Retailing for just $109.95, the Qualifier is Bell’s entry-level full-face helmet. With an aerodynamic, lightweight and ventilated polycarbonate shell, removable/washable antibacterial comfort liner, anti-fog/anti-scratch/UV-resistant face shield, super-easy ClickRelease shield removal system, integrated speaker pockets, padded wind collar and 5-year warranty, it’s a lot of lid for the money.
Stepping up to the Qualifier DLX ($229.95) tested here adds a communicator port on the left side of the helmet that’s compatible with Sena’s 10S and SMH10 and Cardo’s scala rider Q1, Q3 and Qz Bluetooth communicators. The communicators clip into accessory adapters ($39.95 for Sena, $59.95 for Cardo) that include speakers and microphones, and all of the wires can be hidden inside the helmet.
The DLX also comes with a Transitions SOLFX adaptive face shield. Like sunglasses with Transitions or other photochromic lenses, the tint of the Transitions shield automatically adapts to light—it’s clear at night and in low light and gets progressively darker as brightness increases. It takes about 10 seconds to go from fully clear to dark tint when exposed to sunlight, though it doesn’t get quite as dark as I would like on really bright days. According to John Ligas, vice president of R&D at Transitions, the photochromic properties are temperature sensitive—the shield gets darker when cold than it does when hot (I tested the DLX during a prolonged heat wave). The shield is designed to meet light transmittance standards across the wide range of climatic conditions that motorcyclists will encounter. The shield’s photochromic functionality should last the life of the helmet (5 years or longer), but prolonged exposure to heat and sunlight can shorten its lifespan, so don’t store the DLX on your bike, outside or in direct sunlight. The Transitions shield is also available as an accessory ($119.95) for Bell helmets that use its ClickRelease system, including the Star (2015 and earlier), Vortex, RS-1 and Revolver.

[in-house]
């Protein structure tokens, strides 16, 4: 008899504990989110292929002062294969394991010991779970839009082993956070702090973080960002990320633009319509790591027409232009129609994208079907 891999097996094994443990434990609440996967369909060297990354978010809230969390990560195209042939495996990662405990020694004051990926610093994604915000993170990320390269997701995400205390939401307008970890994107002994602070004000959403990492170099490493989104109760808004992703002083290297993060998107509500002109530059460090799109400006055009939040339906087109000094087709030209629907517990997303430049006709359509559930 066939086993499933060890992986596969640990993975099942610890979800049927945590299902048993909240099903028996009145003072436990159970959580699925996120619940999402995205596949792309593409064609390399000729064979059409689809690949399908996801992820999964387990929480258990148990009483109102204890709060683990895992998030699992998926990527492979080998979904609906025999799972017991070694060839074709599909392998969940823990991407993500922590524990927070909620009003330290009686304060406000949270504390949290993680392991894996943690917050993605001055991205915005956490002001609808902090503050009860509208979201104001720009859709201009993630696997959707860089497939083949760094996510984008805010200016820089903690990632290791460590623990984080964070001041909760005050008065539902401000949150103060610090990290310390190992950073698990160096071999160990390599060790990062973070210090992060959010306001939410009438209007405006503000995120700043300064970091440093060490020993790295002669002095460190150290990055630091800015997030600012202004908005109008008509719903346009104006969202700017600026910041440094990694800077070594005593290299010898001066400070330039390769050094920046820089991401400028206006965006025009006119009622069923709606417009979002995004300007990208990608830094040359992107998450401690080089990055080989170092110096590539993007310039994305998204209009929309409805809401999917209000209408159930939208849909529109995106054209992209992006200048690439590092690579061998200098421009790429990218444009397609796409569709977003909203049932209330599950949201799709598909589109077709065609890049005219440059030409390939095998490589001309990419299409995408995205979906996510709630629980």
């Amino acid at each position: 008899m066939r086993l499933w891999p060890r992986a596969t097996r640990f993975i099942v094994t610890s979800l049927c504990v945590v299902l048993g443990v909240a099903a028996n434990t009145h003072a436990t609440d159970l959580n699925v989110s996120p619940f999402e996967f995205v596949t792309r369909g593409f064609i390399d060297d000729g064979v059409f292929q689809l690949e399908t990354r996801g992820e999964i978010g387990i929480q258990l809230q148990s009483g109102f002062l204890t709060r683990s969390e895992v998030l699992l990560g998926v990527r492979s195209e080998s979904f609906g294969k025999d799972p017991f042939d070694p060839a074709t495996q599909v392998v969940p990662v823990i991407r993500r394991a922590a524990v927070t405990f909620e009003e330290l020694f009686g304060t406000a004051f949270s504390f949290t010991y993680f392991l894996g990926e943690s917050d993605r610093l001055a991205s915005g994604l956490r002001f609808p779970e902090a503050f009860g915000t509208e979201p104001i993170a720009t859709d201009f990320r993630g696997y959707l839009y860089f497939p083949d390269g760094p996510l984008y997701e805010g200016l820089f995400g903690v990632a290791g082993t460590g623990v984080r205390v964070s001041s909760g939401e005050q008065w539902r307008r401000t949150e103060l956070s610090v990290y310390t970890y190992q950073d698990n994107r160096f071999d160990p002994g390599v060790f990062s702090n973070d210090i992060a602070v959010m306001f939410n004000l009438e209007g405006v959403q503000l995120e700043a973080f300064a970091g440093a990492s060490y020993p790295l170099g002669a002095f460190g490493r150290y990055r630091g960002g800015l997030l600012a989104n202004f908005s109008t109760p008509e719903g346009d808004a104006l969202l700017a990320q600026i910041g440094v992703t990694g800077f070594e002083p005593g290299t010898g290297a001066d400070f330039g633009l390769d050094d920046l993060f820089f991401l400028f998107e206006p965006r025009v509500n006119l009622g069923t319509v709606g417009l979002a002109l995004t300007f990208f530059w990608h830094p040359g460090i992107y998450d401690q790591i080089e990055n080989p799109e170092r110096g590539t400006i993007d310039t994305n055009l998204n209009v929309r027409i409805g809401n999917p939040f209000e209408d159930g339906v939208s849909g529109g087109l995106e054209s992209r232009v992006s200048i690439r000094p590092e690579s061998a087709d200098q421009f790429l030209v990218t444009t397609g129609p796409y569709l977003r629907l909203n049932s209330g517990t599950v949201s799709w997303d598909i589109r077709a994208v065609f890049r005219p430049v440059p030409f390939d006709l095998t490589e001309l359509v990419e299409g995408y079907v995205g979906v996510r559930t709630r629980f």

Weighing 3 pounds, 6 ounces (size medium), the Qualifier DLX weighs less than most of the $450-and-over helmets in our last full-face helmet buyers guide (July 2013). It’s reasonably quiet and flows a good amount of air through its chin, brow and crown vents. The interior, which is a mix of suede-like moisture-wicking fabric and high-flow mesh, is well padded and comfortable, and the helmet’s chinstrap secures with a classic D-ring.
Available in sizes XS-2XL and several solid colors (including hi-viz yellow) and multiple graphics, all for the same $229.95 price, this versatile helmet is a great value.
For more information: See your dealer or visit bellhelmets.com